Travelogue: Civil Rights Tour

This is the first travelogue for a summer that has been just filled with travel. During the last week of June I took a group of teachers on a Civil Rights tour of the South.

This is Laura Plantation, just north of New Orleans. It was a Creole sugar plantation filled with stories from its owner who wrote a fascinating memoir of life on the plantation.

One of the interesting things about Laura Plantation is that some of the original slave cabins still exist. They were lived in until the 1970s. There were THREE MILES of such cabins stretching back behind the main house. This is also where the first Brer Rabbit stories were recorded.

We put on some Zydeco tunes, bought some boiled peanuts on the side of the road, and drove up to Monroeville, Alabama, home of Harper Lee, author of To Kill a Mockingbird. Here is the courthouse. We met some residents who were living in town when the book was published. It was interesting to talk with them and hear how the town responded to the book.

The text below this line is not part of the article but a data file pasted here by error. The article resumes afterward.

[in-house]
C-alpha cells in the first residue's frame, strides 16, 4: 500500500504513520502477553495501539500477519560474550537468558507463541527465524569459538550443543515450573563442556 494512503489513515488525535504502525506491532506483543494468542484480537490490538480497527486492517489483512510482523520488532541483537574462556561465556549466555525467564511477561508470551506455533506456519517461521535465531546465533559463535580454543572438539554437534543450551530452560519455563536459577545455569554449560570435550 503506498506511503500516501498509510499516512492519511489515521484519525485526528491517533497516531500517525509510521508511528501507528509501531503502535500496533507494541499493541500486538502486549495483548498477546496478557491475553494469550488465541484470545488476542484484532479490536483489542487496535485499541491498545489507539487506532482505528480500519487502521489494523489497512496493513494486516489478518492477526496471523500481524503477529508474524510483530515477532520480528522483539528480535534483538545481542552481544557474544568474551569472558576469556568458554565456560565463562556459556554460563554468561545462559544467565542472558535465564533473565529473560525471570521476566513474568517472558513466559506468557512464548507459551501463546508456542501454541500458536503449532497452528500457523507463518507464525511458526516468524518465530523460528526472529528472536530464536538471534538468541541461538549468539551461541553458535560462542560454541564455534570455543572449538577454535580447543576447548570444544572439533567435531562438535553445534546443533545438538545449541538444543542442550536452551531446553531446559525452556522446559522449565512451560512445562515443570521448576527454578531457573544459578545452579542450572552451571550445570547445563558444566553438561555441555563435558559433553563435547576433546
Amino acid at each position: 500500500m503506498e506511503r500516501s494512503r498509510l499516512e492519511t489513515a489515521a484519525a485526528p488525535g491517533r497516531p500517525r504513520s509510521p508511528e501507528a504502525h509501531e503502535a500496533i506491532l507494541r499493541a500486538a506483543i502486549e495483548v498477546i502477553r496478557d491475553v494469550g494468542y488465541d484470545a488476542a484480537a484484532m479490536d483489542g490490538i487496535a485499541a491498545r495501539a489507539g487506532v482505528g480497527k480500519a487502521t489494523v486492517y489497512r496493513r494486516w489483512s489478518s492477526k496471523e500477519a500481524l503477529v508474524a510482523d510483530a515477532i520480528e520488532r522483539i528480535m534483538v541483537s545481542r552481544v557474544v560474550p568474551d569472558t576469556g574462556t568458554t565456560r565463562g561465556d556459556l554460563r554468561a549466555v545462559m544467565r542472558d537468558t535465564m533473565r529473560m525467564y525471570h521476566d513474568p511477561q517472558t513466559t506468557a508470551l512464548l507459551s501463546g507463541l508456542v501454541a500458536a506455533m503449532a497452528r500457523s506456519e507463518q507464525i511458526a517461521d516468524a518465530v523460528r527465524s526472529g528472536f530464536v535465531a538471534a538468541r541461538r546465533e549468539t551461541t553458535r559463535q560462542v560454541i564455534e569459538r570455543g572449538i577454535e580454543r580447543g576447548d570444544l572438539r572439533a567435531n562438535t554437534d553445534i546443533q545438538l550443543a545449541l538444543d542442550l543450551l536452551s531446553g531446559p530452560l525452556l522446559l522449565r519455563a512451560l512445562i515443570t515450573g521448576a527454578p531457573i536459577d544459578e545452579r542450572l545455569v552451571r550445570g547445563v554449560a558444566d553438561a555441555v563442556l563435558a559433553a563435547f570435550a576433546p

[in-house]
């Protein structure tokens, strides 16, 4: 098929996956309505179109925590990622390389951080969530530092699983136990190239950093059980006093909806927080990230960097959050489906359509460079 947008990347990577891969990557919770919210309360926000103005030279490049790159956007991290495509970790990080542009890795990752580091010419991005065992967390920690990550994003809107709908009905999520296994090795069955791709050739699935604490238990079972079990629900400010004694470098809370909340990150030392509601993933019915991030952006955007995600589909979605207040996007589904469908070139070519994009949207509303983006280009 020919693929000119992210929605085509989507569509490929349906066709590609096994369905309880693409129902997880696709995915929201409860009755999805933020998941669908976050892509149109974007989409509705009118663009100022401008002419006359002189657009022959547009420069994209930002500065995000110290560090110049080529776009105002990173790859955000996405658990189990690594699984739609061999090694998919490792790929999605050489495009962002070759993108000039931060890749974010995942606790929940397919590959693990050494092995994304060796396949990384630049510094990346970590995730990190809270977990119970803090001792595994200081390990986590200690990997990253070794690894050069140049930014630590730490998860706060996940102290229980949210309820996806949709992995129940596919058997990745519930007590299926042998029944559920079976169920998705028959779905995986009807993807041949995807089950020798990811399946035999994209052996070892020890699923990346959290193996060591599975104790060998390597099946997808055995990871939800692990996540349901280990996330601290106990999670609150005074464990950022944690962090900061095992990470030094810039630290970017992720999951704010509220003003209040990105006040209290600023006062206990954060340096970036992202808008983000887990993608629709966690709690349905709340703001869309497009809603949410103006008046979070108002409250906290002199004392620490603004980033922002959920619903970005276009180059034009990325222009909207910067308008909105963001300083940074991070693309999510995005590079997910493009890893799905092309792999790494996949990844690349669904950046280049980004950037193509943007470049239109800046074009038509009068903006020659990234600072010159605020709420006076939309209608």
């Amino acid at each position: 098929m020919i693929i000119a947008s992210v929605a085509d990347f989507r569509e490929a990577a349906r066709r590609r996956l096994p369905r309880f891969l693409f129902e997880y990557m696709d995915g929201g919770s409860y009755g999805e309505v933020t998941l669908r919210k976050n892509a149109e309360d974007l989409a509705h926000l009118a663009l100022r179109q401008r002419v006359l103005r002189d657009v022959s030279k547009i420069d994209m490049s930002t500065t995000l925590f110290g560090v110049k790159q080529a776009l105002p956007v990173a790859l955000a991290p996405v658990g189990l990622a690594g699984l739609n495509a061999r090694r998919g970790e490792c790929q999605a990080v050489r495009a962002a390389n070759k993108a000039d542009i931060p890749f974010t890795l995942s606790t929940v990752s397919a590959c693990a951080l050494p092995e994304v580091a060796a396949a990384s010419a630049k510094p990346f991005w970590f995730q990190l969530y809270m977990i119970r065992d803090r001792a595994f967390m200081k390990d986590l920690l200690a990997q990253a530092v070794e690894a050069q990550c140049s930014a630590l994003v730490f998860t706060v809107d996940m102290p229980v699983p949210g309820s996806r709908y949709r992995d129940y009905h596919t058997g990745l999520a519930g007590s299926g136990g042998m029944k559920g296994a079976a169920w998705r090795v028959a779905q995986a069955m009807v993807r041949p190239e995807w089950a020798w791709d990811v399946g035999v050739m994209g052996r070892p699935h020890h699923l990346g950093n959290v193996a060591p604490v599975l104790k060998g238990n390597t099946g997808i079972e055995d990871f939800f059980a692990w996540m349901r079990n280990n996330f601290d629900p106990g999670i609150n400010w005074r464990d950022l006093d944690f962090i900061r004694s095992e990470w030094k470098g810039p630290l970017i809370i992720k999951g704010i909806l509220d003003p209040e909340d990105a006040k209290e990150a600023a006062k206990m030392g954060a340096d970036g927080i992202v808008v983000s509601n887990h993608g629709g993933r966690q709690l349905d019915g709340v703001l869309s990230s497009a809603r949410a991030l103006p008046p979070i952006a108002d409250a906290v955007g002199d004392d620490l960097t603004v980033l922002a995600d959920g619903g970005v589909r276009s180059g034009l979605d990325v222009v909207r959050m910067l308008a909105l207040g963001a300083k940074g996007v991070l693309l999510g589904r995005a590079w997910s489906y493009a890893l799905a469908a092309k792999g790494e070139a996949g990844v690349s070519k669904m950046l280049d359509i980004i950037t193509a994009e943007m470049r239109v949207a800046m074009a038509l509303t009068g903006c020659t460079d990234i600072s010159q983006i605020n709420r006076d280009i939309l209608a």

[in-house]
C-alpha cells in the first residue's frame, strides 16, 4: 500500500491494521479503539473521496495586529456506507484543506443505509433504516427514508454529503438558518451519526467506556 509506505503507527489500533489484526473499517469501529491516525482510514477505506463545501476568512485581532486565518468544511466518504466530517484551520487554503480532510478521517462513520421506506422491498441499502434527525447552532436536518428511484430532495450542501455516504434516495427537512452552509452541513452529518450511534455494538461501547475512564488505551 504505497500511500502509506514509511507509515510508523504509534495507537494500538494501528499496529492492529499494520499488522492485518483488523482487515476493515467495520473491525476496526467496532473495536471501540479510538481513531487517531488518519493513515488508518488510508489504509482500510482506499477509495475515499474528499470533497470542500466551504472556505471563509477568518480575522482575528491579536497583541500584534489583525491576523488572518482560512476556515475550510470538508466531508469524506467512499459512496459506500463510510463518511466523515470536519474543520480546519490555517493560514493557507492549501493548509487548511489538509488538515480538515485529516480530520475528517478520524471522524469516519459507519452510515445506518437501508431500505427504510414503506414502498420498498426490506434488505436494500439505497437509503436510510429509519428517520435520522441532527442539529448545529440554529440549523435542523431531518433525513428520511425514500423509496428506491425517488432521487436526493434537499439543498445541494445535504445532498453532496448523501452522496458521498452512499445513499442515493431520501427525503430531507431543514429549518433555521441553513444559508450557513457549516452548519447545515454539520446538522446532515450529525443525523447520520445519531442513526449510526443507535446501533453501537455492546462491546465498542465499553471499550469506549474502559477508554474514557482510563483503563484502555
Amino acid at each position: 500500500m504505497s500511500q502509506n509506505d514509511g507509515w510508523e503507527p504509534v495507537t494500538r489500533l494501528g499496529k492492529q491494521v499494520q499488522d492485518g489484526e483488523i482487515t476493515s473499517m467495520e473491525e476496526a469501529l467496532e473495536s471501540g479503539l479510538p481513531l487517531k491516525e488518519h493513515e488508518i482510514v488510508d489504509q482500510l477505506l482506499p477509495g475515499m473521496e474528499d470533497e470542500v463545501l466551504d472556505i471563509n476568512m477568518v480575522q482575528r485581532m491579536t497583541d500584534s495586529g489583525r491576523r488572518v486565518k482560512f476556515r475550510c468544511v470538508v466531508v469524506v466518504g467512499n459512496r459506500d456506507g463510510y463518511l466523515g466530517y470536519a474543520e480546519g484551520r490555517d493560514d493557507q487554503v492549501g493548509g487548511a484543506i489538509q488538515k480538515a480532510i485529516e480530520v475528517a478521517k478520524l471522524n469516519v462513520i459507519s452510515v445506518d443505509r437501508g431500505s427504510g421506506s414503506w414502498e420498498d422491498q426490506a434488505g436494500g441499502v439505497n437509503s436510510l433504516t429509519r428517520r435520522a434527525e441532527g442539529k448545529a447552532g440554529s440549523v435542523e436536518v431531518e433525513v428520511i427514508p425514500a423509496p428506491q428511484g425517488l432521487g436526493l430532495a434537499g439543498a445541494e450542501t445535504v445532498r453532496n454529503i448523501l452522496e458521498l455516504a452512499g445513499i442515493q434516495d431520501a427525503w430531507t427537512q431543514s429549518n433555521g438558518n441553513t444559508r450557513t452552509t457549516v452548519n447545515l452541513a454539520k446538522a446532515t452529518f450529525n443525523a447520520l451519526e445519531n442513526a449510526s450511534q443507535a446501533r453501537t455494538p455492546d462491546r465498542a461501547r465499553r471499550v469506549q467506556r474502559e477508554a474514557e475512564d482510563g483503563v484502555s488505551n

We switched our tunes over to O Brother, Where Art Thou and finished our drive in Birmingham, AL.
There we began a five day intense study of the Civil Rights Movement. We met Fred Gray (Rosa Parks' & MLK's lawyer), Dorothy Cotton (MLK's education coordinator), and numerous foot soldiers of the Civil Rights Movement. We walked over the Edmund Pettus Bridge, retracing the Voting Rights March.

We had many moving moments throughout the trip, including hearing one of the first freedom choirs perform songs from the movement and putting our hands in the soothing waters of the Maya Lin memorial.

We left just overwhelmed with admiration at the strength and dedication to justice of these people who were so significant in changing the world.

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